As a result, the Outlander PHEV can operate in three distinct driving modes.
First, in EV Drive mode with the front and rear electric motors using only energy stored in its battery; second, in Series Hybrid mode where the ICE starts and becomes a generator, recharging the battery on the go; and third as a Parallel Hybrid at speeds above 65km/h, in which the ICE drives the front axle directly through a transaxle, assisted by the front electric motor, with the rear electric motor driving the rear axle.
The system’s combined maximum power output of 157kW is achieved only in Parallel Hybrid mode, but the 332Nm of maximum torque is available in all drive modes.
The system is designed to revert to the most energy-efficient mode (either EV or Series Hybrid) as quickly as possible, so shuffles seamlessly between modes without the need for driver intervention. However, the driver can take more control via the selectable Sport mode, which sharpens steering and throttle response.
Utilising its 13.8kWh drive battery capacity, the Outlander PHEV has a potential electric driving range up to 54km, which is enough for the daily driving requirements of many Australian families, according to Mitsubishi.
However, one of the key benefits of the PHEV configuration is that, unlike a pure EV, it will continue to operate regardless of the charge state of the battery, so if you leave home with low battery charge the petrol engine will simply work to generate power to charge the battery, while regenerative braking will also do its bit to top-up the battery.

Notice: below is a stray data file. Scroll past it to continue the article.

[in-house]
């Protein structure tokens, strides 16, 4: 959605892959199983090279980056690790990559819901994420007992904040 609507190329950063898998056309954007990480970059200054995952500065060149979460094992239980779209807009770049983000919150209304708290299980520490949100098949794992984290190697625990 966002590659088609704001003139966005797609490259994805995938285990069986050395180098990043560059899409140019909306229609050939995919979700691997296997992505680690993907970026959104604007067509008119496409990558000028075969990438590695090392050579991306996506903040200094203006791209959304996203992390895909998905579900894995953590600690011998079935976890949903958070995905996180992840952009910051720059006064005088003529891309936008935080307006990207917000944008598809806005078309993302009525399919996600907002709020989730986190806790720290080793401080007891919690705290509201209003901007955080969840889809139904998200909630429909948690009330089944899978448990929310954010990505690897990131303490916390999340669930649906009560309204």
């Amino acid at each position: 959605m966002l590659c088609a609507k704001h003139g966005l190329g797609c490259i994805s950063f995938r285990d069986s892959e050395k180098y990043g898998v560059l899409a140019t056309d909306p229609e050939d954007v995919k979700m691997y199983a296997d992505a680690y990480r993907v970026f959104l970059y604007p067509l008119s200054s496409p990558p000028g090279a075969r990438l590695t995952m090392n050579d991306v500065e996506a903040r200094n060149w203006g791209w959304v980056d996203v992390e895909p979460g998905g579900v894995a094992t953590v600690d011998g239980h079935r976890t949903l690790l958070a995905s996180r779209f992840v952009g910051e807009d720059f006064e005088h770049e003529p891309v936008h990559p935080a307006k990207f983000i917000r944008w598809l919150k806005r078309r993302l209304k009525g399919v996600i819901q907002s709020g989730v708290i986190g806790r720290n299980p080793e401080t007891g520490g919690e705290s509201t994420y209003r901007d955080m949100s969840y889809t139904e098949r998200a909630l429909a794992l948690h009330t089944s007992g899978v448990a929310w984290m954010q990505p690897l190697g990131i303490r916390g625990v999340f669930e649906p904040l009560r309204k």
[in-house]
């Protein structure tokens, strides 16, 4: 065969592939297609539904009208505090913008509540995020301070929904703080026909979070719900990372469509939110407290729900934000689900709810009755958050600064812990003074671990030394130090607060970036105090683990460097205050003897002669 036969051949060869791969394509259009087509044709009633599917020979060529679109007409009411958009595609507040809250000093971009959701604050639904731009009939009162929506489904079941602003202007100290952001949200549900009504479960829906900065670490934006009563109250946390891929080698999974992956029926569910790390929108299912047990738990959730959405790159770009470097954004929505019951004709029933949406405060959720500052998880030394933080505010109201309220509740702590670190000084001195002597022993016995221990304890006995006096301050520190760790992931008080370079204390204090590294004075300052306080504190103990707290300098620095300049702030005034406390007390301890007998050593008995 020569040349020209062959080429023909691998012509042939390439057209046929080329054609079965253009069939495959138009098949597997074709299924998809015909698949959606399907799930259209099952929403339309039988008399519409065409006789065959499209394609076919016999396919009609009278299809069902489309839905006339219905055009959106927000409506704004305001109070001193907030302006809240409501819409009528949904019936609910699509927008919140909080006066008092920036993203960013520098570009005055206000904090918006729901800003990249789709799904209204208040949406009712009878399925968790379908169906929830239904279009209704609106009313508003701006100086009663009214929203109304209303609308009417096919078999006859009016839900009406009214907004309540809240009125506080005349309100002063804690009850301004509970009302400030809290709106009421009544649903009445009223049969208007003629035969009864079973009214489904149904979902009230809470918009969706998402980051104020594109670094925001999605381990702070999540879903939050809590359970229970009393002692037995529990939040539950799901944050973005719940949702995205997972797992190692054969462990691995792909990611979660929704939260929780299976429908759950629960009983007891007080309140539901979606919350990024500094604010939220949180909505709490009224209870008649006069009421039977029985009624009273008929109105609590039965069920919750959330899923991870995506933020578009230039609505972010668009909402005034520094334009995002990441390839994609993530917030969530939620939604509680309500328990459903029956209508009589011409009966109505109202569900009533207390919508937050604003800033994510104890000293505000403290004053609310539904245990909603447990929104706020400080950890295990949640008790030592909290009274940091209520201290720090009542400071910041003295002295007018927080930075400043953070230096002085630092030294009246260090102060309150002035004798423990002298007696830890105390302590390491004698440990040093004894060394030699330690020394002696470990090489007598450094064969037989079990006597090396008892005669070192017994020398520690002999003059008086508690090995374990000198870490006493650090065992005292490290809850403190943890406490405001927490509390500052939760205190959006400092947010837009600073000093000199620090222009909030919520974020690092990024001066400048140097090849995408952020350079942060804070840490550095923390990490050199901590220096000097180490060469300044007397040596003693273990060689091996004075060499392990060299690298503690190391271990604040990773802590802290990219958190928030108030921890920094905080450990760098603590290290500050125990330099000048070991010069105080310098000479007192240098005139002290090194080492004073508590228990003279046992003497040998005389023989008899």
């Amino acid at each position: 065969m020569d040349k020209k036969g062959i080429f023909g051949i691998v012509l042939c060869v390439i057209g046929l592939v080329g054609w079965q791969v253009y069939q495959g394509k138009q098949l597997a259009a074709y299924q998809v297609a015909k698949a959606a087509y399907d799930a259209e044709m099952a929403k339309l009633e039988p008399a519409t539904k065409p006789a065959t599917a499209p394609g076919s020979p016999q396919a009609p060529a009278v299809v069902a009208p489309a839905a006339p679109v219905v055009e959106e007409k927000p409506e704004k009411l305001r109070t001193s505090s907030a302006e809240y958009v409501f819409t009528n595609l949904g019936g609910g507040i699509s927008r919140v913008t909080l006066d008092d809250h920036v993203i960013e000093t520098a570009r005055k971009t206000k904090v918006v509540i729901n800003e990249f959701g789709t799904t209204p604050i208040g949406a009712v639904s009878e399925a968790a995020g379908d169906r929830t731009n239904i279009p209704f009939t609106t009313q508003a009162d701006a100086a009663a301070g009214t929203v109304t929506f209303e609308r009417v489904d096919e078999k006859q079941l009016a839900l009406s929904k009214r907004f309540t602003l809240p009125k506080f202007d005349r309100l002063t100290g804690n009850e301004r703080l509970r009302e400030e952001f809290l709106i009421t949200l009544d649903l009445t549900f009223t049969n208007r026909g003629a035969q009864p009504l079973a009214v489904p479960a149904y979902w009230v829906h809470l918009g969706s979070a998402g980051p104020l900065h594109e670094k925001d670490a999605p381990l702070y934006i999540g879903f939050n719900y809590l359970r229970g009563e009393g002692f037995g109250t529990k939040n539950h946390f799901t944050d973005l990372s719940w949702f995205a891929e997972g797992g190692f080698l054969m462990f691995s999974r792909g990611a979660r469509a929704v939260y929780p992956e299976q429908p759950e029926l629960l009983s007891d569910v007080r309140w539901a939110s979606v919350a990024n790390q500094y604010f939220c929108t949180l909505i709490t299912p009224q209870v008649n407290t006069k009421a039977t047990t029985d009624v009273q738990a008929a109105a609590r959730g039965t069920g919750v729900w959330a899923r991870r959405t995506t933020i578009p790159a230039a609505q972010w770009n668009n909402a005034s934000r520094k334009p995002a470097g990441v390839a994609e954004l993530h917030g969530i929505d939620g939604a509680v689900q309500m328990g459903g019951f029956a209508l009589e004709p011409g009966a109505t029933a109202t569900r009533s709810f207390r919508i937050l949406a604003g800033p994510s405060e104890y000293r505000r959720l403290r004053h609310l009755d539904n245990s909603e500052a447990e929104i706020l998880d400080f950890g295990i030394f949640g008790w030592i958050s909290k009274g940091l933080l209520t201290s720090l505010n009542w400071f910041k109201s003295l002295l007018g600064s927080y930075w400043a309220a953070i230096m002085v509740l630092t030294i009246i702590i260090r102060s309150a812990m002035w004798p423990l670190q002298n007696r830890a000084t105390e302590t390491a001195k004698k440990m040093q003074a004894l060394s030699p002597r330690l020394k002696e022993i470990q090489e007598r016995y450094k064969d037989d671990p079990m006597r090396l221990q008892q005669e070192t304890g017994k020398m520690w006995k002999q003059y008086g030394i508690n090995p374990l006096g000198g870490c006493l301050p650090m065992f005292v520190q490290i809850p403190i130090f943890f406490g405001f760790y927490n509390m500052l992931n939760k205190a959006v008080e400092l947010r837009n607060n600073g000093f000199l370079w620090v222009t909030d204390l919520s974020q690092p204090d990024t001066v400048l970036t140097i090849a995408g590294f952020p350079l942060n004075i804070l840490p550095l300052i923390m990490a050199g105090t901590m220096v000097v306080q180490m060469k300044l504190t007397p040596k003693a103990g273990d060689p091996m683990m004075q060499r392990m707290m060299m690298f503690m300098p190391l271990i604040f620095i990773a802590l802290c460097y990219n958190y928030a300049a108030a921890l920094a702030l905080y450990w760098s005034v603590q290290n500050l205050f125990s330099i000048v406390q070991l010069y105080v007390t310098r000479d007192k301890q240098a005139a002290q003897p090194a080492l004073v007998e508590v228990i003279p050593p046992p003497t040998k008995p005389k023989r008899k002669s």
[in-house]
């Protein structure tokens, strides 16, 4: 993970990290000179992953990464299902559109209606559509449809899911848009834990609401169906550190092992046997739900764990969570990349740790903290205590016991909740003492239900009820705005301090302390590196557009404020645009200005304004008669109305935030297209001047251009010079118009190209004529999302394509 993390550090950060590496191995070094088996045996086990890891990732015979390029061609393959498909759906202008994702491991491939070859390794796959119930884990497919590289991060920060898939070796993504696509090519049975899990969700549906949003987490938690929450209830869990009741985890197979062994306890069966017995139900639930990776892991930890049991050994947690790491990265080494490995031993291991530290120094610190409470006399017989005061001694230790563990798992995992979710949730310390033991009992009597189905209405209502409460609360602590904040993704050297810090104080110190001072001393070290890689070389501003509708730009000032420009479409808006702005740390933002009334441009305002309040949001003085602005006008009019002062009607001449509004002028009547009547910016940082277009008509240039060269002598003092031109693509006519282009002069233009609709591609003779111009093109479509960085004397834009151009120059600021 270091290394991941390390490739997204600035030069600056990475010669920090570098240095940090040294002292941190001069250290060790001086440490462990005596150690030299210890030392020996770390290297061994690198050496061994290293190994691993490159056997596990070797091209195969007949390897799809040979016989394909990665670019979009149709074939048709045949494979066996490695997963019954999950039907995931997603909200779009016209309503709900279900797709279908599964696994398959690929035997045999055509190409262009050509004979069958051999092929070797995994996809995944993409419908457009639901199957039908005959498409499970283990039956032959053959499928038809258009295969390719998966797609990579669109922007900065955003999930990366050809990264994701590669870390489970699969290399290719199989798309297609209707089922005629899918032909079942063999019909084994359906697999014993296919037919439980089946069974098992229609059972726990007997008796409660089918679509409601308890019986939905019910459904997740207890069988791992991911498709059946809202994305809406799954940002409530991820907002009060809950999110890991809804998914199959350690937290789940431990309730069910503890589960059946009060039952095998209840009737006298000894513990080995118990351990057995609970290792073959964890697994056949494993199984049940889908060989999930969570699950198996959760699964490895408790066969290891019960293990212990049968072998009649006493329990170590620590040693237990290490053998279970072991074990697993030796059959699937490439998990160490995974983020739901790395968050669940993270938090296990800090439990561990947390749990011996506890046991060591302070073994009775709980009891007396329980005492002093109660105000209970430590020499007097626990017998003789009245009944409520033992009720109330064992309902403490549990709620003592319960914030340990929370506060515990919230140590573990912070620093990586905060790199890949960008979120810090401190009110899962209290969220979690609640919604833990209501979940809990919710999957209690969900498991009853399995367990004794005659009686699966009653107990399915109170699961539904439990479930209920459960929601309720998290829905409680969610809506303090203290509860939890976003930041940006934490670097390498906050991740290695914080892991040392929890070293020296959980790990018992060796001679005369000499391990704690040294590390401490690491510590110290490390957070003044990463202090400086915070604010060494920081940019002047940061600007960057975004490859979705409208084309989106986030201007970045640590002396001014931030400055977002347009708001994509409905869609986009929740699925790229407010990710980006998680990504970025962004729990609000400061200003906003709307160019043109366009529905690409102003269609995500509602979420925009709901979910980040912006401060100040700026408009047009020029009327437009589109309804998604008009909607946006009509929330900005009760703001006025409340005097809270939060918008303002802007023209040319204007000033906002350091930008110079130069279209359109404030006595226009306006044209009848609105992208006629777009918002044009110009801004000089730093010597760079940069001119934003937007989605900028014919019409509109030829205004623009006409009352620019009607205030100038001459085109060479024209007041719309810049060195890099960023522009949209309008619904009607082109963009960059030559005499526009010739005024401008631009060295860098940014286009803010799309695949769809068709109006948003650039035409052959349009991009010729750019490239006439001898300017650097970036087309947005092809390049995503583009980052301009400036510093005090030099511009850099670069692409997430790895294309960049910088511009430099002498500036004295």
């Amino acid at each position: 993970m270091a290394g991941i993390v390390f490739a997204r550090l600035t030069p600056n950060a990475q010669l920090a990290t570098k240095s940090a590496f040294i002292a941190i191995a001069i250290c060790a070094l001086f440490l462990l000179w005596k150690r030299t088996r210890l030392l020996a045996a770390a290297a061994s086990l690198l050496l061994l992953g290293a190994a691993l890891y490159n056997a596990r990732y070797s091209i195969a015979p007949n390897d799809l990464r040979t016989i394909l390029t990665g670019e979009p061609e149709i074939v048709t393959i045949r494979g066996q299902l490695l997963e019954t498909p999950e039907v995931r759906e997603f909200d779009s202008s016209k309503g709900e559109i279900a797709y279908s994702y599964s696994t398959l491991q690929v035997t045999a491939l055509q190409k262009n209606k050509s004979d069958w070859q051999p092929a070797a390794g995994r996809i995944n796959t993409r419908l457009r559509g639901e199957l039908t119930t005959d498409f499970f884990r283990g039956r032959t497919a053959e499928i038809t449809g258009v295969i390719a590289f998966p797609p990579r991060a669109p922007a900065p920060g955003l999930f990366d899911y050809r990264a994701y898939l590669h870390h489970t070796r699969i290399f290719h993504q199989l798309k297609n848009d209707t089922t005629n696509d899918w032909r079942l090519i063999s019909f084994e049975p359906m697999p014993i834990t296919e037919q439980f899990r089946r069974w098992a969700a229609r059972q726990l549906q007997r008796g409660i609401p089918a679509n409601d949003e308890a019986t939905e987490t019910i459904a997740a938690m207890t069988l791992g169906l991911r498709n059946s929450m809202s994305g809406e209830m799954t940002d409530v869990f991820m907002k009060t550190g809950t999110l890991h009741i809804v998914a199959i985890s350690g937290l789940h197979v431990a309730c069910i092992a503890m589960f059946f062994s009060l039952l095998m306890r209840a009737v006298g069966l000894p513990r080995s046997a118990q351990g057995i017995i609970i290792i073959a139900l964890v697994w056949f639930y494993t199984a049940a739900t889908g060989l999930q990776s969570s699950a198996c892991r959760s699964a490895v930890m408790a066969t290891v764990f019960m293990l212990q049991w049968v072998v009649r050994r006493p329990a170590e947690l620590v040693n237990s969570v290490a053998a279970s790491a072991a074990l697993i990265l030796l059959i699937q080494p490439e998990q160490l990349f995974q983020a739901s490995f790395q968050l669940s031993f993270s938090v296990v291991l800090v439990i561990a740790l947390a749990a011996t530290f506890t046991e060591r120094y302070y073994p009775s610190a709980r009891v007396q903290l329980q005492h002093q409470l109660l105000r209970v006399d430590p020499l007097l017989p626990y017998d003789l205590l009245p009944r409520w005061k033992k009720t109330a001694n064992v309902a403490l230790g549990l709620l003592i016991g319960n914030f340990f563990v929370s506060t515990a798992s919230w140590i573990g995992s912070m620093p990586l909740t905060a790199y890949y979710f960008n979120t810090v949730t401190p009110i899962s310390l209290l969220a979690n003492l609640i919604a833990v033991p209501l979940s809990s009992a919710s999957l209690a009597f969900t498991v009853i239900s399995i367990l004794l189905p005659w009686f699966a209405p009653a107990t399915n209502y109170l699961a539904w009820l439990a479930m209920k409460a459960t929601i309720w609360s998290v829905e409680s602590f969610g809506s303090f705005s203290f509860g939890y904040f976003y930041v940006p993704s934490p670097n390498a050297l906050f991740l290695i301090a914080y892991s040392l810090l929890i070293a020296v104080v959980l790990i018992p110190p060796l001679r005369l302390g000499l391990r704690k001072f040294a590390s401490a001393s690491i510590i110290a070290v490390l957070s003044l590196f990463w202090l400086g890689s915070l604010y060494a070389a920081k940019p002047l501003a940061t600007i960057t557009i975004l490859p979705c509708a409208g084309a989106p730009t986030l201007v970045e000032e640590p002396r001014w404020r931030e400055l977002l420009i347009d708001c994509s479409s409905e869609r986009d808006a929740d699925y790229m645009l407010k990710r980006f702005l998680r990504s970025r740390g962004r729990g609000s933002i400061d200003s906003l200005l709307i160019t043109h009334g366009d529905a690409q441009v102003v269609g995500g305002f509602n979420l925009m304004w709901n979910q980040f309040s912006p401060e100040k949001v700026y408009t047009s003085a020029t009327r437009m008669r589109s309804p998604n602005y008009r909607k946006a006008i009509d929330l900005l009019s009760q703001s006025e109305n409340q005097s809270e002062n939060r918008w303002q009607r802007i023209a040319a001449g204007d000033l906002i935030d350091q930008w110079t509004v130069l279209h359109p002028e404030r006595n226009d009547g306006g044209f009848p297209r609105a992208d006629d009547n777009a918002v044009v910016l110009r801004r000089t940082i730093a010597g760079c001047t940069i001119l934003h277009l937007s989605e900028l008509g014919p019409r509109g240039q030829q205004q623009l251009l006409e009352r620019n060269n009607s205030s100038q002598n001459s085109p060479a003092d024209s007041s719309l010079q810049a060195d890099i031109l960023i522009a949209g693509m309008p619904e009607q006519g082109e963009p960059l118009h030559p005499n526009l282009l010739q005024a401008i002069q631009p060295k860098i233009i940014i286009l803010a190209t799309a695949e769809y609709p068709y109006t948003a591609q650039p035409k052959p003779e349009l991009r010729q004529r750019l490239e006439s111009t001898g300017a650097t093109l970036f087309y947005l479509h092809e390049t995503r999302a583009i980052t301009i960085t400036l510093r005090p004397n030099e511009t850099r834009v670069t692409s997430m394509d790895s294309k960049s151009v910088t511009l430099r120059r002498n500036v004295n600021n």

The combination contributes to the Outlander PHEV recording remarkable combined cycle fuel consumption of just 1.7L/100km.
For those who prefer to travel the maximum possible distance on EV-only power, standard charging times for the drive battery are an estimated 6.5 hours using a standard 2.4kW AC household charger, falling to 3.5 hours when using a 3.7kW home wall box or public charging infrastructure, down to 25 minutes for an 80% charge when using an ultra-rapid 50kW DC public charger.
The Outlander PHEV’s bi-directional charging capability has actually been available since 2017, according to Mitsubishi, but hasn’t been highlighted until now as the technology wasn’t able to be utilised in Australia.
Now, with several different suppliers hoping to offer bi-directional chargers for sale from next year, Mitsubishi says the time is now right to promote the Outlander’s Vehicle-to-Grid (V2G) and Vehicle-to-Home (V2H) capability.
Both V2G and V2H are regarded as crucial next steps in the evolution of plug-in electric vehicles, with V2G enabling vehicles to communicate with the power grid and either return electricity to the grid when required, or modulate their charging rate at times of peak demand.
Alternatively, V2H essentially transforms the Outlander PHEV into a mobile energy solution, meaning you can use the power in the battery to run a home.
For customers with solar panels, for instance, the Outlander PHEVs battery is able to store solar energy during the day, and then use that energy to supply a home’s power needs at night.
The fully electric Nissan Leaf is also available with V2G technology and earlier this year Nissan announced a trial with the ACT government in which 51 Leafs were deployed across the ACT, in a precursor to the customer launch of the technology in Australia later this year.
The information in this article has been prepared for general information purposes only and is not intended as legal advice or specific advice to any particular person. Any advice contained in the document is general advice, not intended as legal advice or professional advice and does not take into account any person’s particular circumstances. Before acting on anything based on this advice you should consider its appropriateness to you, having regard to your objectives and needs.